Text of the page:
Gentrification and the artistic dividend: The role of the arts in neighborhood change

Carl Grodach, Nicole Foster, James Murdoch III

Research output: Contribution to journalArticleResearchpeer-review

56 Citations (Scopus)


Problem, research strategy, and findings: There is a conflict between recent creative placemaking policies intended to promote positive neighborhood development through the arts and the fact that the arts have long been cited as contributing to gentrification and the displacement of lower-income residents. Unfortunately, we do not have data to demonstrate widespread evidence of either outcome. We address the dearth of comprehensive research and inform neighborhood planning efforts by statistically testing how two different groups of arts activities - the fine arts and commercial arts industries - are associated with conditions indicative of revitalization and gentrification in 100 large U.S. metropolitan areas. We find that different arts activities are associated with different types and levels of neighborhood change. Commercial arts industries show the strongest association with gentrification in rapidly changing areas, while the fine arts are associated with stable, slow-growth neighborhoods. Takeaway for practice: This research can help planners to more effectively incorporate the arts into neighborhood planning efforts and to anticipate the potential for different outcomes in their arts development strategies, including gentrification-related displacement.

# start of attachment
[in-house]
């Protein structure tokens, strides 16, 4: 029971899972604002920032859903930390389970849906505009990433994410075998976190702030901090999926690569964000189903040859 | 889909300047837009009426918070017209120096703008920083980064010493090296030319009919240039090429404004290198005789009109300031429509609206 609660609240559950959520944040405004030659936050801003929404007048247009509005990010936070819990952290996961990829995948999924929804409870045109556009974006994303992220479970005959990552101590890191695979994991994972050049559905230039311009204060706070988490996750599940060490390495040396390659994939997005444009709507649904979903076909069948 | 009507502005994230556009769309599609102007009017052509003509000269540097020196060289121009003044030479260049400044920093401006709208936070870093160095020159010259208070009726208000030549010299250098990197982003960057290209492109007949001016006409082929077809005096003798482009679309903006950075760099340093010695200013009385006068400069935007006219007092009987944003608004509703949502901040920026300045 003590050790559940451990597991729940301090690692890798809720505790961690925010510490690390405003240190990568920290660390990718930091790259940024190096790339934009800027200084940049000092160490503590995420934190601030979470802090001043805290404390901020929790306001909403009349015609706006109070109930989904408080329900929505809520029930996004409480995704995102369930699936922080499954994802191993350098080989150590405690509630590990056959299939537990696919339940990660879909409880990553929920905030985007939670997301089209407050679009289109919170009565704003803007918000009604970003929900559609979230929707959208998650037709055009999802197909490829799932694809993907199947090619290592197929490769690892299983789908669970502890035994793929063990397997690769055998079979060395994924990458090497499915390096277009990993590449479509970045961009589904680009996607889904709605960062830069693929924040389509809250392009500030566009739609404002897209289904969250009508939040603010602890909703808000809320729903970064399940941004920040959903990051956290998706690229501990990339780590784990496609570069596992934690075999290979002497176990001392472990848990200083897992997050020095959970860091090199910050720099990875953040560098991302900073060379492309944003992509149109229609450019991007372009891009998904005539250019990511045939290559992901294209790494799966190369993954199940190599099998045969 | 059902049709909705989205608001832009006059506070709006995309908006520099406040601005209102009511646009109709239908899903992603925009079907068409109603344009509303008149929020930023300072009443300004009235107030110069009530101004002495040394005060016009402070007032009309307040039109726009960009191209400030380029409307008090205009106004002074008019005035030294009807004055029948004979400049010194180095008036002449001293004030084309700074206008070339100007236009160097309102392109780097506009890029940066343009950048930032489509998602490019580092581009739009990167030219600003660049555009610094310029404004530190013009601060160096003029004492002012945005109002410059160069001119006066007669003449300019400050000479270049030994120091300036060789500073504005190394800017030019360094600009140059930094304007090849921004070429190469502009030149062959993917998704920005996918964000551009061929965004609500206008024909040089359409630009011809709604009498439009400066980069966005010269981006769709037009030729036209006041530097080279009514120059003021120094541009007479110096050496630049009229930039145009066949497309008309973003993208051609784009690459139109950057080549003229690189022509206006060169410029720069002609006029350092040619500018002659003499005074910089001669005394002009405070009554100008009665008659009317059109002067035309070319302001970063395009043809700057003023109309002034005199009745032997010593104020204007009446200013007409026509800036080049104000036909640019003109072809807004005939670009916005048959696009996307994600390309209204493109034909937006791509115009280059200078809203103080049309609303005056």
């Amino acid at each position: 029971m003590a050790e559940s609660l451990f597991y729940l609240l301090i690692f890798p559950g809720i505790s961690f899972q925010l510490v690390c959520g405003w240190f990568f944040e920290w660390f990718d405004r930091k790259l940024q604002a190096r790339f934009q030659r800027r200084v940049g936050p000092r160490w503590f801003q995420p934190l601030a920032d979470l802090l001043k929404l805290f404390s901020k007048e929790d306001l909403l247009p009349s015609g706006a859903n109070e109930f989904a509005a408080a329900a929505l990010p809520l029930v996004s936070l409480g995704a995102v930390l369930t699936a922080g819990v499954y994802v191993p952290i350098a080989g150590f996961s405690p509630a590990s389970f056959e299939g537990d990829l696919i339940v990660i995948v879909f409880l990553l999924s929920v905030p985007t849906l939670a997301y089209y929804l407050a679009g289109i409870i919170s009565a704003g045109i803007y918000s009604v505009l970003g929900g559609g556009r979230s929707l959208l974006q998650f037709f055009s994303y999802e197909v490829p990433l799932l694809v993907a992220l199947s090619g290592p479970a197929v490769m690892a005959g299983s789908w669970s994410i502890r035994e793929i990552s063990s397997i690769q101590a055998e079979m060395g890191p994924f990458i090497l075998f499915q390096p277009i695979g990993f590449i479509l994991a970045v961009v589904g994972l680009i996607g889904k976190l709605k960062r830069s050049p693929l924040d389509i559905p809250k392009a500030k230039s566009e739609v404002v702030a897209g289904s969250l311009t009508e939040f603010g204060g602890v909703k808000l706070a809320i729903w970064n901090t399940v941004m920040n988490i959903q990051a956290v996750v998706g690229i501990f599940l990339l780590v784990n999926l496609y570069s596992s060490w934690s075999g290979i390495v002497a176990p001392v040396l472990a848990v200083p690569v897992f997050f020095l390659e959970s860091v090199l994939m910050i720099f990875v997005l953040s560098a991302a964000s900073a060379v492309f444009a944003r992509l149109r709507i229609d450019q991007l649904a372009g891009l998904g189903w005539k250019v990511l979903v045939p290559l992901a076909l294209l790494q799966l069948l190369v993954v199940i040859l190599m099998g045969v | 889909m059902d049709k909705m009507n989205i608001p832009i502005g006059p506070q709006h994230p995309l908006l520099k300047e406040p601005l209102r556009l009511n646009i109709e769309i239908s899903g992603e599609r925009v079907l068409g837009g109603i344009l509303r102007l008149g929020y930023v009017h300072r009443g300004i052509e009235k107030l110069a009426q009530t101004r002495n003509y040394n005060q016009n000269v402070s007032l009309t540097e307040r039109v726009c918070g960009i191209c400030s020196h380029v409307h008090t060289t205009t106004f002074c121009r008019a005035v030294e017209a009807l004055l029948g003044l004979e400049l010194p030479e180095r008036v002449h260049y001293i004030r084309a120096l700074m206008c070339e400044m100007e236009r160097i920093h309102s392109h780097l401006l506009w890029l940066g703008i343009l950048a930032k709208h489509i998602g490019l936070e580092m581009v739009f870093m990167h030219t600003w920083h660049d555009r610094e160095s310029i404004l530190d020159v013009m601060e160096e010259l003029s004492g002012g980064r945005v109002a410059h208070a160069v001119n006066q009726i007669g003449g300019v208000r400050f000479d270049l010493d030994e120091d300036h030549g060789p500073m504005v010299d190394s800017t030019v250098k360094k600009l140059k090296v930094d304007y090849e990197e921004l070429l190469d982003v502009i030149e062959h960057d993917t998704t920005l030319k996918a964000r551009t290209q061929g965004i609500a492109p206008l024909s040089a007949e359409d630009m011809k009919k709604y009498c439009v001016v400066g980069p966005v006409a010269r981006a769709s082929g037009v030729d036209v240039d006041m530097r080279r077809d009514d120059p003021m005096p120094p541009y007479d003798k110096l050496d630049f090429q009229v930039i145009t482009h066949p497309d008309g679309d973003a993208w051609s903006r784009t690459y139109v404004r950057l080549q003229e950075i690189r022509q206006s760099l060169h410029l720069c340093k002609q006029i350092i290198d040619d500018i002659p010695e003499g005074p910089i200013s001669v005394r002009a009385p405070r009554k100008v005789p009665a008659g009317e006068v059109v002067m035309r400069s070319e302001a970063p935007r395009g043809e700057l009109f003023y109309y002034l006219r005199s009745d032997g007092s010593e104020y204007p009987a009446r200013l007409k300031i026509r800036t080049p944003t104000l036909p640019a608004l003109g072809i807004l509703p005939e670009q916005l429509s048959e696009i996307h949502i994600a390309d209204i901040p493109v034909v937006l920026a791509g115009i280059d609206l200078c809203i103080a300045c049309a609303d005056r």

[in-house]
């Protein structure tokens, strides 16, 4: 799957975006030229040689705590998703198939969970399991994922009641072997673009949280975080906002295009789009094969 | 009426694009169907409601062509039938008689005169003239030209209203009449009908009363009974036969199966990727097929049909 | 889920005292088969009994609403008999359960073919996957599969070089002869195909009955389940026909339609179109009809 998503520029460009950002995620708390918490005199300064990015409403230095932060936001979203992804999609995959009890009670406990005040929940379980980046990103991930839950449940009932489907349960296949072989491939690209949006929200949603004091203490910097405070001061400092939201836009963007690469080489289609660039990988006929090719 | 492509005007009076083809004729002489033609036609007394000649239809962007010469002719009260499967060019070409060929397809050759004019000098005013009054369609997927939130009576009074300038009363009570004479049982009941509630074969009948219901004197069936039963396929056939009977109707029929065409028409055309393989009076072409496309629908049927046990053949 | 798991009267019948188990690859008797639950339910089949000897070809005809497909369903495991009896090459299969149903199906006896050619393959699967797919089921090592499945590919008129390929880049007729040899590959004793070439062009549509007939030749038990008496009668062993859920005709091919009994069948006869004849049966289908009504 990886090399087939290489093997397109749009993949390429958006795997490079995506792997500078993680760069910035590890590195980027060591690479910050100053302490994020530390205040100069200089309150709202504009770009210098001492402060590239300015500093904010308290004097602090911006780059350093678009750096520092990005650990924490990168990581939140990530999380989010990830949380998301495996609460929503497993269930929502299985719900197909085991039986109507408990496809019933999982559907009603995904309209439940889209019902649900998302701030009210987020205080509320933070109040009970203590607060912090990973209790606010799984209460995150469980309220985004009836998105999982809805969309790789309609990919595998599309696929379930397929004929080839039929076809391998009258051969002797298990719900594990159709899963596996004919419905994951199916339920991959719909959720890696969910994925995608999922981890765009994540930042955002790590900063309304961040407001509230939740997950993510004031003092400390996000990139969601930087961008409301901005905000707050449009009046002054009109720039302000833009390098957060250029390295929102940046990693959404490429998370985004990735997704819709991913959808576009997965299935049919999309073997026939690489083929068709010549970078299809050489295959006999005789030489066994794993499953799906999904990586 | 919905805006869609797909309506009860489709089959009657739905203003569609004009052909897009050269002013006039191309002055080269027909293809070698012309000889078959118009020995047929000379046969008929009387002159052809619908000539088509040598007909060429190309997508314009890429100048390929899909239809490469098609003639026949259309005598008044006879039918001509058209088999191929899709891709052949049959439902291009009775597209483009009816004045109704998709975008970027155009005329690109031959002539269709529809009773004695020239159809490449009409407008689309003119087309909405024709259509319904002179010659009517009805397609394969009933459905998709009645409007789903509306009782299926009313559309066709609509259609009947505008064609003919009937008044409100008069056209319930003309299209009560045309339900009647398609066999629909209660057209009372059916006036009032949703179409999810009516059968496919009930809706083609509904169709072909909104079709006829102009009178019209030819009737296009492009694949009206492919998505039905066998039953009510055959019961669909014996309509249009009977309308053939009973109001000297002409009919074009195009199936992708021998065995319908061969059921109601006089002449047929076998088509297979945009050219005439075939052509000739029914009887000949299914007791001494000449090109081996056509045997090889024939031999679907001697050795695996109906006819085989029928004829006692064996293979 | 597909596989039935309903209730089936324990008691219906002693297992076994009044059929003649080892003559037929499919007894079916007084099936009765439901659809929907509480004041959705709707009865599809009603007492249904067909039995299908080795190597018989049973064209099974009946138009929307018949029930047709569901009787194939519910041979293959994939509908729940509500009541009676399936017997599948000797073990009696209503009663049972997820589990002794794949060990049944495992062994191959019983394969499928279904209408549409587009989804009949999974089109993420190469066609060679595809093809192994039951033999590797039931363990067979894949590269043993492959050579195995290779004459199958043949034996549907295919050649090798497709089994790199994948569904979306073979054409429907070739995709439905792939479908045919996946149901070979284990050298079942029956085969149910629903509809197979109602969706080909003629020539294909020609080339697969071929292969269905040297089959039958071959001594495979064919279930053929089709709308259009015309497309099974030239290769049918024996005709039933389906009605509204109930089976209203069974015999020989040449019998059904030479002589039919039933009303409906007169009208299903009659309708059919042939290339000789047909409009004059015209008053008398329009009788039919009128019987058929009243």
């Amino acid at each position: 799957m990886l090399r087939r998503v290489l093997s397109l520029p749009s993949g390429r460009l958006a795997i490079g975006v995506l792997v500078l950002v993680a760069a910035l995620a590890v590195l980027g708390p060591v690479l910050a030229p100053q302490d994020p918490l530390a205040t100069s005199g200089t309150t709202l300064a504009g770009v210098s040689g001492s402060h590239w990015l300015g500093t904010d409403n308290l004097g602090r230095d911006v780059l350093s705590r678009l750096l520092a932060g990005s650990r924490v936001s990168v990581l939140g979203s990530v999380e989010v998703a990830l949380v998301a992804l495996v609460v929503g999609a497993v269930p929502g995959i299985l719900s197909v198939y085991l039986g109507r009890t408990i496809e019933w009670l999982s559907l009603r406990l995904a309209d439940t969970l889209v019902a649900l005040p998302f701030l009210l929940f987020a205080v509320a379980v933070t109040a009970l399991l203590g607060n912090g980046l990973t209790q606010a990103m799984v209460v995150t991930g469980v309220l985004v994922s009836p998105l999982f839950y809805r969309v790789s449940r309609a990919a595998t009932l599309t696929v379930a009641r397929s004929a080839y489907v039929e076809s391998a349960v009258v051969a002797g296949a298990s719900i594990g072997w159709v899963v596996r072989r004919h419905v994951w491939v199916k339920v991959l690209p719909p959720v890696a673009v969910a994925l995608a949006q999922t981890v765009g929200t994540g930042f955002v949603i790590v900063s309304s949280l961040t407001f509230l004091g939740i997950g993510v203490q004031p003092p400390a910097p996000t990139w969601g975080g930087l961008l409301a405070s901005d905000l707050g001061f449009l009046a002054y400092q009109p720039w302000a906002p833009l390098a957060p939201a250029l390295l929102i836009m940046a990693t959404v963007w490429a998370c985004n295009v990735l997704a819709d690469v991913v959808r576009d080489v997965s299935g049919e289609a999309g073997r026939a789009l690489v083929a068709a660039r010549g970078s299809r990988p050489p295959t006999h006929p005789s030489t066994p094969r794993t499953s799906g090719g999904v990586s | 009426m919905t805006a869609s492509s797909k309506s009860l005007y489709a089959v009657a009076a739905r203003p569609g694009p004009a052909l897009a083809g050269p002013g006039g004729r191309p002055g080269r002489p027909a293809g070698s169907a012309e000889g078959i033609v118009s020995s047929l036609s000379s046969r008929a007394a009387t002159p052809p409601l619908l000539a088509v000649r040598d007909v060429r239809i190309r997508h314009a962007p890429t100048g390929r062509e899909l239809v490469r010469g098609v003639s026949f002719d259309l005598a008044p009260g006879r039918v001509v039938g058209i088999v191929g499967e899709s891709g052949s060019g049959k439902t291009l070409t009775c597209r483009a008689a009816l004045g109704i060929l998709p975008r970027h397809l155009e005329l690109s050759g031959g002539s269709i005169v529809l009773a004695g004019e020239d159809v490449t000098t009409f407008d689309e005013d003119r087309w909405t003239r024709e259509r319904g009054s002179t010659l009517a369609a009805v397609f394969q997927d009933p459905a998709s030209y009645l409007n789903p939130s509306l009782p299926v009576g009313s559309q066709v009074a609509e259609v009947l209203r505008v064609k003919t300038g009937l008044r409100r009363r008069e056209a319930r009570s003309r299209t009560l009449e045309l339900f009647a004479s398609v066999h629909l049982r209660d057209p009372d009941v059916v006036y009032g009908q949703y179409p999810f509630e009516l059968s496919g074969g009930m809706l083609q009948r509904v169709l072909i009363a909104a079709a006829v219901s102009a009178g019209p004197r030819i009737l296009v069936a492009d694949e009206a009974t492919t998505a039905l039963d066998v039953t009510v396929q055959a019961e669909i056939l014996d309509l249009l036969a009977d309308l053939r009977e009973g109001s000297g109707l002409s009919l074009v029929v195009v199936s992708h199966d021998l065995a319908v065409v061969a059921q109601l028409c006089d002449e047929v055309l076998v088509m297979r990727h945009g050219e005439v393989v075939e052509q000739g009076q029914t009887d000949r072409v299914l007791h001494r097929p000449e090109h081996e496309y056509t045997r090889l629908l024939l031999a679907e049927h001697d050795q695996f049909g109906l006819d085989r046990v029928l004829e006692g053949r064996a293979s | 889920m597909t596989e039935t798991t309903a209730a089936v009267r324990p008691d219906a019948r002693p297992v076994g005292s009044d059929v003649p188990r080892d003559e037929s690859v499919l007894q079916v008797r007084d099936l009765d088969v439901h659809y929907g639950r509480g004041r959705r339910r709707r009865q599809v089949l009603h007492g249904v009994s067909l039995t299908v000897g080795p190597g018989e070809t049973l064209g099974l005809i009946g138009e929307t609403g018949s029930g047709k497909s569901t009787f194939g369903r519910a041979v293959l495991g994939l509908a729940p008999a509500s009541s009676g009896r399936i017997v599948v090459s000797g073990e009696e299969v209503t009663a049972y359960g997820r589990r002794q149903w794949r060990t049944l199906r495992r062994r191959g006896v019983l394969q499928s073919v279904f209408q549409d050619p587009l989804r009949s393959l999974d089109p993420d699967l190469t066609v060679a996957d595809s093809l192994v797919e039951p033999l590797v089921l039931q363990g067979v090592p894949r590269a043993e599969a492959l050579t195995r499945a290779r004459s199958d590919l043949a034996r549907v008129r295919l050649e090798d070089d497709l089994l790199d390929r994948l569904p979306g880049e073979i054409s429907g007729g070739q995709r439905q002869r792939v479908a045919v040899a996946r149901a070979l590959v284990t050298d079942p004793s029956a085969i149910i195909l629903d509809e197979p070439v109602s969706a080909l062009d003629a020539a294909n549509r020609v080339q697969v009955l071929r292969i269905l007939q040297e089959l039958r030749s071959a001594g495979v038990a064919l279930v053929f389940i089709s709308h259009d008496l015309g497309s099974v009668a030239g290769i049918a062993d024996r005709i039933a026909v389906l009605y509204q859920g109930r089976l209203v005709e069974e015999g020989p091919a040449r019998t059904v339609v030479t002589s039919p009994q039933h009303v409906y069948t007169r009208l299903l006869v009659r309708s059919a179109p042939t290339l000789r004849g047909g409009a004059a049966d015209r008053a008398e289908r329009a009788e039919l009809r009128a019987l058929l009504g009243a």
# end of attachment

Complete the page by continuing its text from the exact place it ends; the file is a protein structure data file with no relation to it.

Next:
Original languageEnglish
Pages (from-to)21-35
Number of pages15
JournalJournal of the American Planning Association
Issue number1
Publication statusPublished - 2014
Externally publishedYes


  • arts
  • cultural industries
  • gentrifi - cation
  • neighborhood planning
  • revitalization

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